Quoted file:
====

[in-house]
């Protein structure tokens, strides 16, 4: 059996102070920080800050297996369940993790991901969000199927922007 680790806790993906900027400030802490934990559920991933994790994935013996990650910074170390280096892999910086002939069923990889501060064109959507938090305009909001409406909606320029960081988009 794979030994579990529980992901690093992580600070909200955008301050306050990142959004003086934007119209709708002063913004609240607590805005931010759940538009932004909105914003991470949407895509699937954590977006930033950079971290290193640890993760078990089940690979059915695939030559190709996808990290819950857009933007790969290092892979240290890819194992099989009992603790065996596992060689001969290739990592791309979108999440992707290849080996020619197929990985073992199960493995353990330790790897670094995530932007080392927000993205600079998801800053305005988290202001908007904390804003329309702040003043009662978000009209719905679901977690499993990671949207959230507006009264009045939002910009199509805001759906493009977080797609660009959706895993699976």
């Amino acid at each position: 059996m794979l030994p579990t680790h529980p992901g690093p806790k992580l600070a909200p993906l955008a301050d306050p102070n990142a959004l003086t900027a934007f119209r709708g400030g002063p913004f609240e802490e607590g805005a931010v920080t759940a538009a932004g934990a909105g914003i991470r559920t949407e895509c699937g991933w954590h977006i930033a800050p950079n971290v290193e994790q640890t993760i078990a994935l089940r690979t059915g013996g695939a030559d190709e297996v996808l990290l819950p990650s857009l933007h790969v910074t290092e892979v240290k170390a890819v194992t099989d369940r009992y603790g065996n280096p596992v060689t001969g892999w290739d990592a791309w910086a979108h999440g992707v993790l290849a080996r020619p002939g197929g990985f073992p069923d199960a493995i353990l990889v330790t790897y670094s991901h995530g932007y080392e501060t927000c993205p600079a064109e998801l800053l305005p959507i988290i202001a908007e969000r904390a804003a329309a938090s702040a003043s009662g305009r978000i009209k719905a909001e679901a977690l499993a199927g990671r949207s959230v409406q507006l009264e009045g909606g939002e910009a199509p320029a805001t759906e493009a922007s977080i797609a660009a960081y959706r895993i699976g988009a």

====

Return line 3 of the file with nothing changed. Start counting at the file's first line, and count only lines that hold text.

């Amino acid at each position: 059996m794979l030994p579990t680790h529980p992901g690093p806790k992580l600070a909200p993906l955008a301050d306050p102070n990142a959004l003086t900027a934007f119209r709708g400030g002063p913004f609240e802490e607590g805005a931010v920080t759940a538009a932004g934990a909105g914003i991470r559920t949407e895509c699937g991933w954590h977006i930033a800050p950079n971290v290193e994790q640890t993760i078990a994935l089940r690979t059915g013996g695939a030559d190709e297996v996808l990290l819950p990650s857009l933007h790969v910074t290092e892979v240290k170390a890819v194992t099989d369940r009992y603790g065996n280096p596992v060689t001969g892999w290739d990592a791309w910086a979108h999440g992707v993790l290849a080996r020619p002939g197929g990985f073992p069923d199960a493995i353990l990889v330790t790897y670094s991901h995530g932007y080392e501060t927000c993205p600079a064109e998801l800053l305005p959507i988290i202001a908007e969000r904390a804003a329309a938090s702040a003043s009662g305009r978000i009209k719905a909001e679901a977690l499993a199927g990671r949207s959230v409406q507006l009264e009045g909606g939002e910009a199509p320029a805001t759906e493009a922007s977080i797609a660009a960081y959706r895993i699976g988009a």